Royal Ascot Latest News

Royal Ascot Latest News

Royal Ascot Latest News

Oisin Murphy believes Lightning Spear’s senior status will not prevent him making another bold bid for Group 1 glory in the £600,000 Queen Anne Stakes (2.30pm) at Royal Ascot on Tuesday.

The most valuable race on day one of the Royal Meeting, which has attracted a final field of 15, is one of three contests that fall under the QIPCO British Champions Series in the afternoon. The King’s Stand Stakes and St James’s Palace Stakes are also QIPCO British Champions Series races and, in total, there will be eight before the five-day meeting concludes on Saturday.

Lightning Spear, trained by David Simcock in Newmarket, has been placed in five Group 1 races without quite managing to win at the highest level.

Lightning Spear has been placed in five Group One races without winning one

The sequence began when he finished third to Tepin in the Queen Anne two years ago and was extended when he suffered a short-head defeat at the hands of Rhododendron, who he meets again, in the Al Shaqab Lockinge Stakes at Newbury last month when Deauville (fifth), Accidental Agent (sixth), Suedois (seventh), Limato (tenth), Zonderland (eleventh) and Beat The Bank (twelfth) were among the supporting cast.

The seven-year-old entire would become the oldest Queen Anne winner since Welsh Rake, who was eight when winning in 1963, but Murphy, who has ridden him on 18 occasions, believes all his powers remain intact.

“He ran right up to the figure he ran up to in last year’s Lockinge, if not better, and so his age doesn’t bother me,” he said. “The fact that he’s officially rated as high now as he’s ever been is testament to David Simcock and his team. I’m told the horse has been freshened up and is in great form. Hopefully he will run a massive race.

“I know him like the back of my hand, which can only be an advantage in races like this. He’s been so unlucky not to win a Group 1 – meeting such as Ribchester and Minding at their peak – and hopefully he will have his day in the sun soon.

“We were delighted with his run in the Lockinge but to get beaten in a tight photo finish is never ideal. You always have an instinct and mine was that we had got beat, although I was hoping beyond hope I was wrong.”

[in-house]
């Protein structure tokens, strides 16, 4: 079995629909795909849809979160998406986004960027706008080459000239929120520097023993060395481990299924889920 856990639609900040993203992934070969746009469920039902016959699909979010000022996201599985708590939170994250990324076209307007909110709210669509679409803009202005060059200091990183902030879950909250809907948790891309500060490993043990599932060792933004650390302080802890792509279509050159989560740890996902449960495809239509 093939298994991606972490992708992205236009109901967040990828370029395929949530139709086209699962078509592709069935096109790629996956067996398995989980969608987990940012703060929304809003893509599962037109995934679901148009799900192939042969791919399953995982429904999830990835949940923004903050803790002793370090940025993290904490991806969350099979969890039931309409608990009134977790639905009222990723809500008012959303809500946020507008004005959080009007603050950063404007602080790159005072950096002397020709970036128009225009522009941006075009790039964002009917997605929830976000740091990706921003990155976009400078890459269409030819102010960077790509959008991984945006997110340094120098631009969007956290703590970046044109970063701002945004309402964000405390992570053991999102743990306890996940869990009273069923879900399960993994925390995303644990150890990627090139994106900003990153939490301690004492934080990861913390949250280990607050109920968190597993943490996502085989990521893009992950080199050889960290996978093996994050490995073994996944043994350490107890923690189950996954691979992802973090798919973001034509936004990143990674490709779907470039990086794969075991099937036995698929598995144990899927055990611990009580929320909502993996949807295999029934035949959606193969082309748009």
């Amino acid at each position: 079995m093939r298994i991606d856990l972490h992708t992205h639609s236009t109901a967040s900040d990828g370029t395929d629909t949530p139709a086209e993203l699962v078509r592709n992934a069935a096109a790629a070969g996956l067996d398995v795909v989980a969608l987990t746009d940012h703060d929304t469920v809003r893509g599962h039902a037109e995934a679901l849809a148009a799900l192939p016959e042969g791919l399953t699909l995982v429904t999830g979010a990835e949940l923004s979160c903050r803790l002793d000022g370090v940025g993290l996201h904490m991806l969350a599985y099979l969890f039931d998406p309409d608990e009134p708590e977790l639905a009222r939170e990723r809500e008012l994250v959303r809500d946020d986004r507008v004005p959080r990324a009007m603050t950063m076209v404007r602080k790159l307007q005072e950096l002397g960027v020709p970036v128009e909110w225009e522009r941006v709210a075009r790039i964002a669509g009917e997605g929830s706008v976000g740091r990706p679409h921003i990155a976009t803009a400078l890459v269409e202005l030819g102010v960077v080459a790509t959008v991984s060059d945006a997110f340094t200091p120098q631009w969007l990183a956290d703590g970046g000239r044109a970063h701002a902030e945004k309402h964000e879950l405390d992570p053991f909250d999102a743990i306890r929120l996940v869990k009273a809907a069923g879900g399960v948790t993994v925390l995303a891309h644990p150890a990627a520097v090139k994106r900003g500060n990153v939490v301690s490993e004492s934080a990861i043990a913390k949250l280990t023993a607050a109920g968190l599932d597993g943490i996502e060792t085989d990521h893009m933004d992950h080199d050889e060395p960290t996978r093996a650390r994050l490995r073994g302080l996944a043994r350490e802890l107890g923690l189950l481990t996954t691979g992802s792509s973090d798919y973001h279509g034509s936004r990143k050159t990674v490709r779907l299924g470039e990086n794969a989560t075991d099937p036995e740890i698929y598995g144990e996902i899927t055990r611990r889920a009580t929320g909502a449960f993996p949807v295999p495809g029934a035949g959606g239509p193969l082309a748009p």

Despite millimetres separating the pair, the Aidan O’Brien-trained Rhododendron has been trading as the 3/1 favourite in the build-up to the race with Lightning Spear available at 8/1. “I imagine the sex allowance is a contributory factor and also the trainer and jockey combinations,” Murphy said. “Aidan O’Brien and Ryan Moore would possibly entice more people than Oisin Murphy and David Simcock.”

Murphy is also full of respect for Benbatl, who will attempt to provide Saeed Bin Suroor with an eighth win in the race after the previous triumphs of Charnwood Forest (1996), Allied Forces (1997), Intikhab (1998), Cape Cross (1999), Dubai Destination (2003), Refuse to Bend (2004) and Ramonti (2007).

Benbatl provided Murphy with his first Royal Ascot success last year when successful in the Group 3 Hampton Court Stakes. He has also partnered the Dubawi colt to three victories at Meydan this year – including in the Group 1 Dubai Turf on World Cup night in March.

“I saw him on Wednesday and he looks great,” Murphy said. “I think the Queen Anne [rather than Prince of Wales’s Stakes] is the right race for him. The straight mile at Ascot will be fine for him and this is possibly his year. He’s a four-year-old now and he is certainly one of the main protagonists.”

Other intriguing contenders in an international renewal include American challenger Yoshida, winner of the Grade 1 Old Forester Turf Classic Stakes at Churchill Downs last month, and Recoletos, from France, who landed the Churchill Coolmore Prix D’Ispahan at ParisLongchamp on his latest start. Lord Glitters, winner of the Balmoral Handicap on QIPCO British Champions Day at Ascot in October, steps up in class.

The £500,000 King’s Stand Stakes at Royal Ascot

(3.40) on Tuesday, the first race in the sprint category of this year’s QIPCO British Champions Series, is likely to take less than a minute to run but it promises to be one of the highlights of the year with two of the fastest horses in the world, Lady Aurelia and Battaash, meeting head on.

Lady Aurelia, trained in America by Wesley Ward, has been a star turn at the Royal Meeting for the past two years – cruising home in the King’s Stand last year, in a time 0.01s outside the track record, having been a runaway winner of the Queen Mary Stakes 12 months earlier.

Lady Aurelia enjoys a drink from Ward after his King’s Stand success 12 months ago

She became the first three-year-old to succeed since Equiano in 2008 in the King’s Stand last year and would become only the fourth horse since the Second World War to win it twice – the other trio being Elbio (1991 and 1993), Equiano (2008 and 2010) and Sole Power (2013-14).

Battaash is owned by Sheikh Hamdan Al Maktoum, whose famous blue-and-white silks were carried to victory by the outstanding Dayjur in the 1990 King’s Stand Stakes.

Like Dayjur, Battaash has speed to burn and he was scintillating when thrashing Marsha by four lengths in the Group 1 Prix de l’Abbaye at Chantilly on his final start last season and the Charlie Hills-trained gelding was tenacious when landing the Armstrong Aggregates Temple Stakes on his reappearance at Haydock.

In the latter race he gave weight and a narrow beating to Washington DC (second), Kachy (third), and Mabs Cross (fourth), who all re-oppose.